Shelters affect tree seedling establishment under grass competition
Arboriculture and Urban Forestry
International Society of Arboriculture
We investigated growth and water relations of tree seedlings grown in treeshelters surrounded by competing grass. Treeshelters were placed over one-year-old gambel oak (Quercus gambellii) and bigtooth maple (Acer grandidentatum) planted in field soil, and crested wheatgrass (Agrypyron cristatum x A. repens) was planted around half of the trees. Trees were irrigated only the first year. Surviving plants were counted over two years, and above-ground growth, root growth, and leaf water potential were measured the second year. Without shelters, all maples and most oaks under grass competition died within two years, while about half or more of those in shelters survived. Sheltered trees with competition had more height growth, and thus were able to extend foliage above the competing grass, and were under less water stress. Without competition, maple outgrew oak both above and below ground, but sheltered maple grew less than unsheltered maple, while the reverse was true for oak. Shelters reduced water stress in both species across all treatments. Shelters have the potential to increase seedling survival and growth when herbaceous competition is present, and increase drought tolerance, but the response will depend on the species.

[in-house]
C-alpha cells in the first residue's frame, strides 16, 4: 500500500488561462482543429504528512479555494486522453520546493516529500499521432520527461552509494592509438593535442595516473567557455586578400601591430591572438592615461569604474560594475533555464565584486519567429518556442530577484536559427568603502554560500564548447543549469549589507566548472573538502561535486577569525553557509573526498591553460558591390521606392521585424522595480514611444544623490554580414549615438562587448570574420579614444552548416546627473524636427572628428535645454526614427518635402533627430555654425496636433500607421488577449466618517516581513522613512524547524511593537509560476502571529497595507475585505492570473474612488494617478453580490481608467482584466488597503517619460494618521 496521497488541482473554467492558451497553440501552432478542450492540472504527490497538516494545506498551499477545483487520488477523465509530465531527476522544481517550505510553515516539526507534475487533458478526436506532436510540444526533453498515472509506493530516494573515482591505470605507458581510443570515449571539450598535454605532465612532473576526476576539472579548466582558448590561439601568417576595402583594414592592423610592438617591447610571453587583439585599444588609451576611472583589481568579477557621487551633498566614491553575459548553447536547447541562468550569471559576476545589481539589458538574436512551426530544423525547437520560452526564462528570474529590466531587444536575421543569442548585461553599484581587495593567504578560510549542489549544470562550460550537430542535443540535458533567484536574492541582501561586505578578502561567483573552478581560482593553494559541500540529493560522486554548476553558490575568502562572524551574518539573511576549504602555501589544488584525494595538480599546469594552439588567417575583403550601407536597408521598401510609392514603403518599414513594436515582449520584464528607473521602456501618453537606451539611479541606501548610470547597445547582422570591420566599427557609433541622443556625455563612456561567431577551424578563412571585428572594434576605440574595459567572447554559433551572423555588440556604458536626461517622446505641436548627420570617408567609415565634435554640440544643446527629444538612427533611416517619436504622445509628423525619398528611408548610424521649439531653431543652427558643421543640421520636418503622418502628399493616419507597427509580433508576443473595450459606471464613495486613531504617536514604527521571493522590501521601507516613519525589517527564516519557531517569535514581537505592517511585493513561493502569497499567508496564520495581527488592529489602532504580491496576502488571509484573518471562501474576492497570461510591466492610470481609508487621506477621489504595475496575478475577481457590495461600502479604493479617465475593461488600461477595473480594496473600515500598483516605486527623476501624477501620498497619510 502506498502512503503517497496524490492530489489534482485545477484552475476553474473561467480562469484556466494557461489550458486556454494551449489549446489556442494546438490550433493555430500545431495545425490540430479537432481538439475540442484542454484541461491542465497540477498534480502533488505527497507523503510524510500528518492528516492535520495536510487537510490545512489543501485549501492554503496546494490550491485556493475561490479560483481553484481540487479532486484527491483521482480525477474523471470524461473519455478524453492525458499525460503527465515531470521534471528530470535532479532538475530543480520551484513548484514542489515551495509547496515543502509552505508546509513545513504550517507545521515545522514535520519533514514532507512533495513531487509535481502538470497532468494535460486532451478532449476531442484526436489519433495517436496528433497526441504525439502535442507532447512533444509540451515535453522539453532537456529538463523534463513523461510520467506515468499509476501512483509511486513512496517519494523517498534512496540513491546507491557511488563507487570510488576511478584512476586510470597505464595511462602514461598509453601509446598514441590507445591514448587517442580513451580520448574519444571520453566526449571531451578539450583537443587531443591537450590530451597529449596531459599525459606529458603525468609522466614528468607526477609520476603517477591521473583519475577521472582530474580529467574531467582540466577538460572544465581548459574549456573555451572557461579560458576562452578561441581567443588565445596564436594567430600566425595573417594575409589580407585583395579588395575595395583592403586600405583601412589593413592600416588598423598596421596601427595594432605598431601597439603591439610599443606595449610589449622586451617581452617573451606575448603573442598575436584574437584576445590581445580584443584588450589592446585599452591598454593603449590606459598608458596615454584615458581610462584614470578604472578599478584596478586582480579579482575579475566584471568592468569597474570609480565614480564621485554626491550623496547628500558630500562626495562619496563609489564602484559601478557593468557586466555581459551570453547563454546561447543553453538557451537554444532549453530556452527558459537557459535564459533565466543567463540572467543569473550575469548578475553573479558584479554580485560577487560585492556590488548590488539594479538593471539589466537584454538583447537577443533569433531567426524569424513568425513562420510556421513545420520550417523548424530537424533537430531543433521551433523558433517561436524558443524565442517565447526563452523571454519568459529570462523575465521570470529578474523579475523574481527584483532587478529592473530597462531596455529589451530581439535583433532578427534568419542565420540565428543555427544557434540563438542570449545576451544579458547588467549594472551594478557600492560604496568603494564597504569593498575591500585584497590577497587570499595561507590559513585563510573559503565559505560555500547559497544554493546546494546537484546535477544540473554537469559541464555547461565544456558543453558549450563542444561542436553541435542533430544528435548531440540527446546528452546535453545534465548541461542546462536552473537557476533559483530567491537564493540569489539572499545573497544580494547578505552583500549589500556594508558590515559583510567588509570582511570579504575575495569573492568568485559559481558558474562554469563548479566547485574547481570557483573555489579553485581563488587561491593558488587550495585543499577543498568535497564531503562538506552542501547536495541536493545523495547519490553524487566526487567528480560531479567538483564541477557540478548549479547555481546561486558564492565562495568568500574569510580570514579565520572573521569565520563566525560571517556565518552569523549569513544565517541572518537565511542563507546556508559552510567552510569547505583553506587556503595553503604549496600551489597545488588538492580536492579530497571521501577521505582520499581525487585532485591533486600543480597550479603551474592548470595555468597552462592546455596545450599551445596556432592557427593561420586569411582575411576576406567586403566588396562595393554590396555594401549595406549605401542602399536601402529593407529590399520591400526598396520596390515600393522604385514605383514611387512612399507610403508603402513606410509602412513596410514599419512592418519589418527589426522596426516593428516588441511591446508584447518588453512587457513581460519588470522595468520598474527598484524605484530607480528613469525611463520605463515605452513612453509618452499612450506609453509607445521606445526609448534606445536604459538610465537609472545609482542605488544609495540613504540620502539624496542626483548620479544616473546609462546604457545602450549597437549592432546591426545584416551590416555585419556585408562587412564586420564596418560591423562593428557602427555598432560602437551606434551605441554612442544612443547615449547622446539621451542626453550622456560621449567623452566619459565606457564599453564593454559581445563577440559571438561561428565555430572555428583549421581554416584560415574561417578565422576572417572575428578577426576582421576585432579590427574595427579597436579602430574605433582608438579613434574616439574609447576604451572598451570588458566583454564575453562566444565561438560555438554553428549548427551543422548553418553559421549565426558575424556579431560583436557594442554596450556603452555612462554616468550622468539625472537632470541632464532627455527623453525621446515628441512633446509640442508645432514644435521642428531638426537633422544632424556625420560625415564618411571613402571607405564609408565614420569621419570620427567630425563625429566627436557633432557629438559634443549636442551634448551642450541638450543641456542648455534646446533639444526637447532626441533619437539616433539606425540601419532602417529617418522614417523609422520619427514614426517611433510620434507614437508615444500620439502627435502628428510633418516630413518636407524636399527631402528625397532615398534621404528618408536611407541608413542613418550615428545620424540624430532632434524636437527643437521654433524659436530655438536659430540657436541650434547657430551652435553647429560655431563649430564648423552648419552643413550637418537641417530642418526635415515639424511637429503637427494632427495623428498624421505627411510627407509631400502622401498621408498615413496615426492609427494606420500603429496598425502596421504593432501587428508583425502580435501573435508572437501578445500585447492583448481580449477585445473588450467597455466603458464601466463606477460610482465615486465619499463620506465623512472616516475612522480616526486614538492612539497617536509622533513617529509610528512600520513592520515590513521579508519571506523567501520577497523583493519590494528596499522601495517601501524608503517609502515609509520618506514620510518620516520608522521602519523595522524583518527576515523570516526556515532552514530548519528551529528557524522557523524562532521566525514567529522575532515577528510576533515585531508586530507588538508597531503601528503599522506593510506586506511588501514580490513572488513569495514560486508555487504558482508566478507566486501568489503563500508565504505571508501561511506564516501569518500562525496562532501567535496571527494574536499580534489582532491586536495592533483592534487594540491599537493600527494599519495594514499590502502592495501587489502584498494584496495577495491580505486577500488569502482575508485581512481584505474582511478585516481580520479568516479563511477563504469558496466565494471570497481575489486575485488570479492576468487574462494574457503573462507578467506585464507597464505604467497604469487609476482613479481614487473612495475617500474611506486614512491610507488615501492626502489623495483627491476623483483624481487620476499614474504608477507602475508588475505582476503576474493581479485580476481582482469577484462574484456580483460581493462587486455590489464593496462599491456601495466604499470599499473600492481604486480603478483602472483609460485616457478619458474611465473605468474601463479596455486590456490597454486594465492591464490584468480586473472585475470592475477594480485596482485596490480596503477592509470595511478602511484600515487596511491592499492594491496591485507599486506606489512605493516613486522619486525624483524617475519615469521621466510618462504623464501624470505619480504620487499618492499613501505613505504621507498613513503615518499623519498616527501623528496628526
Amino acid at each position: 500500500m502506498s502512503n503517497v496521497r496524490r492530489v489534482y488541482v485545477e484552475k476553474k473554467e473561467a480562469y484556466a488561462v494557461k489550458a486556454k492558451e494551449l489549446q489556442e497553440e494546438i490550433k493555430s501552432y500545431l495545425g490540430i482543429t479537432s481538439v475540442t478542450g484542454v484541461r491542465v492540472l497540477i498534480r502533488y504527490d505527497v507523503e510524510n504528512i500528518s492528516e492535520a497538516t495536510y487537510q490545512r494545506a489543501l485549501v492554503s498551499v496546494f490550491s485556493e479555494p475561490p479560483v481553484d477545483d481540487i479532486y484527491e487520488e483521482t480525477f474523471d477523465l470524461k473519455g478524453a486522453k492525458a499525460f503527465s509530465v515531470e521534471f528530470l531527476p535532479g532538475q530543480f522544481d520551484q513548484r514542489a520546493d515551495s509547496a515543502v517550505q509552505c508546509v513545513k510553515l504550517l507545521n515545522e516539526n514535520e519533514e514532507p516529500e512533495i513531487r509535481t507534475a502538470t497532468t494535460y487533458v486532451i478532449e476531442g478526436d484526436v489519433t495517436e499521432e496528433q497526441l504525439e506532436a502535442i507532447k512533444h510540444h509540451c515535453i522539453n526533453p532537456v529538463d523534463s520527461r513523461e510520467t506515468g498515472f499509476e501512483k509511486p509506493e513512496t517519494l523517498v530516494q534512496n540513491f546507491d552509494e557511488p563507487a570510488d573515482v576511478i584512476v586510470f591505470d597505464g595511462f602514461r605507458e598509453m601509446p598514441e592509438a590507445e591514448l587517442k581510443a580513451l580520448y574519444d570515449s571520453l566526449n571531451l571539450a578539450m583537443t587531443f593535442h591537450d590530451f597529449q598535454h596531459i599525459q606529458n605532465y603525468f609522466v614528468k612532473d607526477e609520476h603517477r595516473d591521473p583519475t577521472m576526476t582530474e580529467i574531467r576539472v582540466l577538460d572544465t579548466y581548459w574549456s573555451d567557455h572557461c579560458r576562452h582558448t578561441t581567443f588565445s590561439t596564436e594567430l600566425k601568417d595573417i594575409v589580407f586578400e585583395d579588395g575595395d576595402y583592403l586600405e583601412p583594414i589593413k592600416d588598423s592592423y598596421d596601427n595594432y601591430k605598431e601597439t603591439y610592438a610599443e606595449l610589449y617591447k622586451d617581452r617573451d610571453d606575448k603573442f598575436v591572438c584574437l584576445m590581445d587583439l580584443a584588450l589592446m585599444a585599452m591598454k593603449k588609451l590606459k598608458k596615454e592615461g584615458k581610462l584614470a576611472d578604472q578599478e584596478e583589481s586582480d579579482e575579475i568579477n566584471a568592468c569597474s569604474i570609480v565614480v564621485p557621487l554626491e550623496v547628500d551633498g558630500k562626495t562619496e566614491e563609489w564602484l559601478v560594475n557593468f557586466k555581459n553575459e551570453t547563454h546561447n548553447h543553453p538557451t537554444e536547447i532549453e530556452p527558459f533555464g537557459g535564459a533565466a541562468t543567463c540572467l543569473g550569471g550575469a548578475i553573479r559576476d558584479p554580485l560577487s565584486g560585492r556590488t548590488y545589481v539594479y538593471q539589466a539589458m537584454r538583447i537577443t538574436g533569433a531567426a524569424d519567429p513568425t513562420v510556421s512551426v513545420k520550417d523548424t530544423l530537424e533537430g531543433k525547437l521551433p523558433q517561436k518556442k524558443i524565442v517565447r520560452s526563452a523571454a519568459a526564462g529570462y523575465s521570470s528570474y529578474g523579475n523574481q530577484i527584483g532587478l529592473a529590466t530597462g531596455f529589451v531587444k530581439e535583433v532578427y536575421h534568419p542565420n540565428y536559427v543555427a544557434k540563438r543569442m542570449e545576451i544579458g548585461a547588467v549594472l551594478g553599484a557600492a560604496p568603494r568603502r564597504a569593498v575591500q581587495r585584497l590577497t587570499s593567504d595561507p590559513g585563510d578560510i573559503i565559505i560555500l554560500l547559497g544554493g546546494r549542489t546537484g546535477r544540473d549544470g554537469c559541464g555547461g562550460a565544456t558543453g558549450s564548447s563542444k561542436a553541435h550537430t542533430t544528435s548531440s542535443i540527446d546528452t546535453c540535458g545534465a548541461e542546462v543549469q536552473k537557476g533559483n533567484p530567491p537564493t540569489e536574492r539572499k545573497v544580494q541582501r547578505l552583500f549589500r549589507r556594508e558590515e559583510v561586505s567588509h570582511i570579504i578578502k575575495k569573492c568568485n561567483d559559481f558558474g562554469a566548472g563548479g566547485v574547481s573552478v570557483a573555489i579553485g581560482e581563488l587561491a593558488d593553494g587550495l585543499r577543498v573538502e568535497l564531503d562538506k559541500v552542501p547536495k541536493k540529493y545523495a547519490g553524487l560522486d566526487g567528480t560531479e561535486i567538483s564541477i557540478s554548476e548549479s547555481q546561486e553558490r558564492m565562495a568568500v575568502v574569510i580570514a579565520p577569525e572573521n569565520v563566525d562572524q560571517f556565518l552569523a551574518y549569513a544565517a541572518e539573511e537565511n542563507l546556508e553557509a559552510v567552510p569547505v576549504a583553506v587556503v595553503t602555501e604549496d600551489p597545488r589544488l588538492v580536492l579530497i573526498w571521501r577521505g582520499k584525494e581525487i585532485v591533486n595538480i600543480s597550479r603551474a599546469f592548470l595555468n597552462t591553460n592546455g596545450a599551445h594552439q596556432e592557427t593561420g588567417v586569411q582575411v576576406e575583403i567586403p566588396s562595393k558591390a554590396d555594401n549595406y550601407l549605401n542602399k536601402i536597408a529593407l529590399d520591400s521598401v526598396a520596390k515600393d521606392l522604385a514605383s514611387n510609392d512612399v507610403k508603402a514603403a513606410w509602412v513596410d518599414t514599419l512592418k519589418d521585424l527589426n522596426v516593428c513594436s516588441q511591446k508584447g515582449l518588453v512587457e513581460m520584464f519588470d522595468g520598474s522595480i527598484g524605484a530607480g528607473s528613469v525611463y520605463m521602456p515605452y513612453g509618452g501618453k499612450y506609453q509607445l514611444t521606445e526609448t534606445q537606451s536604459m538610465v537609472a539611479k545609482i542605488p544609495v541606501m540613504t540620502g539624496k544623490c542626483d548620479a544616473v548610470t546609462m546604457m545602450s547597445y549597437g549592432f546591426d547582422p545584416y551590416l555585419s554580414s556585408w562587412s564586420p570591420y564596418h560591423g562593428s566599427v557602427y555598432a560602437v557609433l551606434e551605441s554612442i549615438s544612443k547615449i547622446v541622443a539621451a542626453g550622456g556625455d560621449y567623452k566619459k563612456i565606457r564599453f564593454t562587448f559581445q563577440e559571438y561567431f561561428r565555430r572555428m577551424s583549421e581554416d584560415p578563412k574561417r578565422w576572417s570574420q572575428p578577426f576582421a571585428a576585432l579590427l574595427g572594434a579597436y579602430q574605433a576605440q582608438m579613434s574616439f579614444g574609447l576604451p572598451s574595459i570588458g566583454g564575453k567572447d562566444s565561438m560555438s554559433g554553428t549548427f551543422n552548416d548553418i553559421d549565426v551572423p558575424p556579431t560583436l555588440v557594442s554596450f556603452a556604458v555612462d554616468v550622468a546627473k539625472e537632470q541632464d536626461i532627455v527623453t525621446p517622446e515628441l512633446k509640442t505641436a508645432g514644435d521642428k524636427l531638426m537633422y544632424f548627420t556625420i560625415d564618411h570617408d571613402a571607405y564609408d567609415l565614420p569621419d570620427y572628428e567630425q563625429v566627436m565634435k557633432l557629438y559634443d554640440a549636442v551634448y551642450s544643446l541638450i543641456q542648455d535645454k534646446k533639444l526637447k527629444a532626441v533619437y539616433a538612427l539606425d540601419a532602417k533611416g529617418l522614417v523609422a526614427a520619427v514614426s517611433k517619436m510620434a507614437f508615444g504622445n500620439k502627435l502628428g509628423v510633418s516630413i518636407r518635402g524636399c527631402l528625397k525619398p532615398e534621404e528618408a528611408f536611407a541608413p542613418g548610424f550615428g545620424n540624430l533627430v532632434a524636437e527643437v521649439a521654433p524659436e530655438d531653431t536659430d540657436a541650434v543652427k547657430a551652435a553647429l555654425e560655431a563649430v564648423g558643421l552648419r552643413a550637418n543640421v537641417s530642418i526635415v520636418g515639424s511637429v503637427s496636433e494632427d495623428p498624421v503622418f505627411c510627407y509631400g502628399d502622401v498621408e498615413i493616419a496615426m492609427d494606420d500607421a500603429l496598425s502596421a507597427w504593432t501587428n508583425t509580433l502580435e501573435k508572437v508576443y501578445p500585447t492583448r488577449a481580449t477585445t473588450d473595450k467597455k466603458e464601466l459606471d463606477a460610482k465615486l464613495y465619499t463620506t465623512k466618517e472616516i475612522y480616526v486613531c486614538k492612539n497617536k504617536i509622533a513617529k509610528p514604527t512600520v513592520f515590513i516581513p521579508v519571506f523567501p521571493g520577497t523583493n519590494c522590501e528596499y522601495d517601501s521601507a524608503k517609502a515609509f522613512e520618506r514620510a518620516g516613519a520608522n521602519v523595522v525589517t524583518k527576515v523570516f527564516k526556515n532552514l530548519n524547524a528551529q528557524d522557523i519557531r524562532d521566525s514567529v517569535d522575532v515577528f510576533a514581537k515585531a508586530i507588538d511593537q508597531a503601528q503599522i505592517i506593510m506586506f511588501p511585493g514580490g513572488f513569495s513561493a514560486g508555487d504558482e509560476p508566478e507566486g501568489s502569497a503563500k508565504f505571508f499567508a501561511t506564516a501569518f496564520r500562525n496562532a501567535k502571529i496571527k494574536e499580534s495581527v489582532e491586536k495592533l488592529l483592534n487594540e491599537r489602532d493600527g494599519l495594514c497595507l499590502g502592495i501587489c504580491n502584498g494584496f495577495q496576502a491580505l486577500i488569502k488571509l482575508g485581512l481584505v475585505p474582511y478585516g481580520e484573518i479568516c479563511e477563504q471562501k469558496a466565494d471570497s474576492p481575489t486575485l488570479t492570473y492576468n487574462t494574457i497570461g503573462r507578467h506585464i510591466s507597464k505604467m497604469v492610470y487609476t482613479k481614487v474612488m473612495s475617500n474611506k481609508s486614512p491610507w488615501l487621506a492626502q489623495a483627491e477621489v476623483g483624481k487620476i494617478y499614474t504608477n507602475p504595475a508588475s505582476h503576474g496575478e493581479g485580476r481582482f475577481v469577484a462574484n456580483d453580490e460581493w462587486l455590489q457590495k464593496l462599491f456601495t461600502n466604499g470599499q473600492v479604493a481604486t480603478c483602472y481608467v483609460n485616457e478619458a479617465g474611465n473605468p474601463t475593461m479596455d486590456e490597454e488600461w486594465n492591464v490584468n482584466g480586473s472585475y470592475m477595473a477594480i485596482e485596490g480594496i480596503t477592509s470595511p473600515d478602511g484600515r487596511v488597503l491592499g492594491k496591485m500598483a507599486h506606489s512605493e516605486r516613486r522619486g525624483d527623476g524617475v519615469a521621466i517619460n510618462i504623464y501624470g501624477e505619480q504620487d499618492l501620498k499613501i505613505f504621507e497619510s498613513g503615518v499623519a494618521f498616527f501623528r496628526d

Kjelgren, R. and L. Rupp. 1997. Shelters affect tree seedling establishment under grass competition. Arboriculture & Urban Forestry 23:131-135.